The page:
Because you will need to have your finger on the pulse as regards the introduction of new legislation, a career in a property management company is best suited to people with a genuine interest in this type of work. This busy, fast-paced environment will not suit ‘pen pushers’ or people looking for a quiet life, but if you are someone who is naturally proactive – someone who gets a buzz from helping other people and enjoys a challenge, you need look no further.
And your efforts will no doubt be rewarded with a wide variety of experience under your belt that is sure to benefit your future career progression. Indeed, you will most likely find that no two days will be ever the same in terms of the demands placed upon you.
From the graduate’s point of view, the really exciting thing about a career in property management, is that often you will assume a degree of responsibility from day one. You will really feel like you are contributing to the team effort, unlike with some jobs, where you have to undergo an induction training programme for the first six months before they will let you loose on a ‘live’ project.
Your clients will come from all walks of life, be they property investors, entrepreneurs, business professionals, or creative people, and it is the sheer variety of clients you will deal with which will make your work compelling. For example, one of my associates has recently moved a professional footballer and his family into one of her rental properties.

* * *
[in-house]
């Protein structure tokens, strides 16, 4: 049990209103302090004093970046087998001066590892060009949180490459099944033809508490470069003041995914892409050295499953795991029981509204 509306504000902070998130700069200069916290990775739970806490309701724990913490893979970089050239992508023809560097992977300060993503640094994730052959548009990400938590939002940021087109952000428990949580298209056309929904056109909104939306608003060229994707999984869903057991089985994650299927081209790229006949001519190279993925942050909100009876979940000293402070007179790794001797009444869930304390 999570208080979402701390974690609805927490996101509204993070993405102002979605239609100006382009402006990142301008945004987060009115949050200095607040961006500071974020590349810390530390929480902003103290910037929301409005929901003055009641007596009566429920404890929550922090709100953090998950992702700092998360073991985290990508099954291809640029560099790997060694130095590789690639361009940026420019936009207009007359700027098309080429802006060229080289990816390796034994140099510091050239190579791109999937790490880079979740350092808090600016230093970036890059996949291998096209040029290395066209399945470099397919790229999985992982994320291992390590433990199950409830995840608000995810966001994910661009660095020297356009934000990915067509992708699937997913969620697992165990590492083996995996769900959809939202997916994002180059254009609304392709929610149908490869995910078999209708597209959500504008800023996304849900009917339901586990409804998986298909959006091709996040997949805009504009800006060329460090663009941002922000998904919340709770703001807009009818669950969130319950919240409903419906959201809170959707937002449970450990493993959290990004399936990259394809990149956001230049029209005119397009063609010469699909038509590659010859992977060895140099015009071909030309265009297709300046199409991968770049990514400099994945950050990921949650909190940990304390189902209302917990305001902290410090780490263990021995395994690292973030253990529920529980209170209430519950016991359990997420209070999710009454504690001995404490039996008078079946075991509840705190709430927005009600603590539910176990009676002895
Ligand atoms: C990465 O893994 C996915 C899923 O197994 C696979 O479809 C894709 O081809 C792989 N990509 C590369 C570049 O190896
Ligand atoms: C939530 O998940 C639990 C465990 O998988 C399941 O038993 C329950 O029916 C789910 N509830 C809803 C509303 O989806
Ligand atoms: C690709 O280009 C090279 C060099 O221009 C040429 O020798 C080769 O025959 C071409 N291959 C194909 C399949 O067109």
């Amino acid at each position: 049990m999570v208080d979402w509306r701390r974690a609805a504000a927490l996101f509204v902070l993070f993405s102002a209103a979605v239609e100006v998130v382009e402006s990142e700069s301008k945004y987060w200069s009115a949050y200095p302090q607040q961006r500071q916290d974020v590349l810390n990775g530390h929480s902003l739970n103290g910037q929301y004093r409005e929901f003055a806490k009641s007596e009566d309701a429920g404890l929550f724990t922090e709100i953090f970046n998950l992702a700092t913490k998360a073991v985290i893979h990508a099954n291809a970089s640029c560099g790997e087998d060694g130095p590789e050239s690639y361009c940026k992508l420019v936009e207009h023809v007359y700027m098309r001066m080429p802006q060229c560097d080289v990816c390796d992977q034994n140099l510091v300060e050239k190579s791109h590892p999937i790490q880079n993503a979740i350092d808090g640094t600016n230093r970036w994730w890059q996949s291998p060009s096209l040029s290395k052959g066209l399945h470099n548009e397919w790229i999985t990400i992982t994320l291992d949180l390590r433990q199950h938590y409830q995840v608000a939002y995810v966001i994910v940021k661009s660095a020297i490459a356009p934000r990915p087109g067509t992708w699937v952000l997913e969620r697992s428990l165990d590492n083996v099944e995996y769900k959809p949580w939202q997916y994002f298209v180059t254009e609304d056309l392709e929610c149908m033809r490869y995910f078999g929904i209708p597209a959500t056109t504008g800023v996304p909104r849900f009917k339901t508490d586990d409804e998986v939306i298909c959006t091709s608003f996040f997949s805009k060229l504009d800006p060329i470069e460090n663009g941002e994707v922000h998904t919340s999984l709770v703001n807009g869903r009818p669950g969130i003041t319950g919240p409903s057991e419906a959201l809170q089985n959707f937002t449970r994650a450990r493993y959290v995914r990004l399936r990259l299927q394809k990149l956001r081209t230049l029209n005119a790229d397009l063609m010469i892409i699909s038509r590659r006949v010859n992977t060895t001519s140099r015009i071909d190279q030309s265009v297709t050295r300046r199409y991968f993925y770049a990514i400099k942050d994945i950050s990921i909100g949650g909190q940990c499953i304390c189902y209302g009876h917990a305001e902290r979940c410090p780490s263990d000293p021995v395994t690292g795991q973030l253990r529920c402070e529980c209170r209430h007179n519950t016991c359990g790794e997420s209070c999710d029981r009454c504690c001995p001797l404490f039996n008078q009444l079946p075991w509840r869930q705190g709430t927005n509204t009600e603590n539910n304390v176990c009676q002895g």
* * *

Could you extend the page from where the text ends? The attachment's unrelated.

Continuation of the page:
One requirement may well be to visit tenants at regular intervals (usually three-monthly or six-monthly) to make sure that the property is being kept in good condition and to ensure that tenants are complying with the terms of their lease, for example: ‘no pets’ or ‘no smoking’ clauses.
This is where your commercial nous and keen eye for detail will come in useful. It has been known for tenants to sub-let part of their property unbeknown to the landlord and in contravention of their contract terms.
Any problems must be dealt with swiftly to ensure that they do not escalate into a legal battle which could be costly to your client (even if he or she is deemed to be in the right).
Your ability to co-ordinate and prioritise management tasks, deal with outside agencies and contractors and ensure tenant compliance, will make for the smooth running of your agency or property management company.
No doubt you are wondering about salary structure – what could you reasonably expect to earn in your first year? According to the UK-based website Totaljobs, you could expect to receive a salary of between £25,000-£42,500 PA for a residential lettings agency, with the average salary coming in at a respectable £32,500.
For commercial property, the salary bracket is slightly higher between £27,000-£47,500, with the average annual salary being around £37,500.
Whether you like the idea of working in ‘residential’ or ‘commercial’ management the place to start your job search is online. There are a wealth of dedicated specialist recruitment sites from which you can view current vacancies, submit your CV for consideration, and set up job alerts for the terms you wish. Many recruitment agency services are free to job-seeking candidates, so it can be well worth your while signing up.
Like I say, a career in a property management company won’t be for everyone; but if you are a person with good communication skills who enjoys meeting people and excels in a challenging environment, property management has a great deal to offer in terms of career longevity and job satisfaction.